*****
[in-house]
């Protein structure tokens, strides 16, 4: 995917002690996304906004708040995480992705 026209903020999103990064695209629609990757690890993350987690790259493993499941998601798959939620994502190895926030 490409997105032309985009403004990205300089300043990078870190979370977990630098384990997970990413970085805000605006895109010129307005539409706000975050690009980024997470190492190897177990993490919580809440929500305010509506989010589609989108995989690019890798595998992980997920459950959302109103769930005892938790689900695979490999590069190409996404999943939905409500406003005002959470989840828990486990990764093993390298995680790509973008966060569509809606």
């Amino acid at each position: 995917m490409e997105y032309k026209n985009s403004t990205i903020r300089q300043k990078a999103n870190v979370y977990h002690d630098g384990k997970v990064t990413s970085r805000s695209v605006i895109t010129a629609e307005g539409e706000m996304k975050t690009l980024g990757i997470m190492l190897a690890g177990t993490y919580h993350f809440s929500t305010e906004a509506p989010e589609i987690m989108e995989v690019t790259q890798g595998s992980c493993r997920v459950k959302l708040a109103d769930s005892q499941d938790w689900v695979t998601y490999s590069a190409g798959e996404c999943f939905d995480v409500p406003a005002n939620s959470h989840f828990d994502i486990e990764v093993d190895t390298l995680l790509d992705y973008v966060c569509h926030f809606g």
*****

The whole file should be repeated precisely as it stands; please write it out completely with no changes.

[in-house]
């Protein structure tokens, strides 16, 4: 995917002690996304906004708040995480992705 026209903020999103990064695209629609990757690890993350987690790259493993499941998601798959939620994502190895926030 490409997105032309985009403004990205300089300043990078870190979370977990630098384990997970990413970085805000605006895109010129307005539409706000975050690009980024997470190492190897177990993490919580809440929500305010509506989010589609989108995989690019890798595998992980997920459950959302109103769930005892938790689900695979490999590069190409996404999943939905409500406003005002959470989840828990486990990764093993390298995680790509973008966060569509809606």
């Amino acid at each position: 995917m490409e997105y032309k026209n985009s403004t990205i903020r300089q300043k990078a999103n870190v979370y977990h002690d630098g384990k997970v990064t990413s970085r805000s695209v605006i895109t010129a629609e307005g539409e706000m996304k975050t690009l980024g990757i997470m190492l190897a690890g177990t993490y919580h993350f809440s929500t305010e906004a509506p989010e589609i987690m989108e995989v690019t790259q890798g595998s992980c493993r997920v459950k959302l708040a109103d769930s005892q499941d938790w689900v695979t998601y490999s590069a190409g798959e996404c999943f939905d995480v409500p406003a005002n939620s959470h989840f828990d994502i486990e990764v093993d190895t390298l995680l790509d992705y973008v966060c569509h926030f809606g």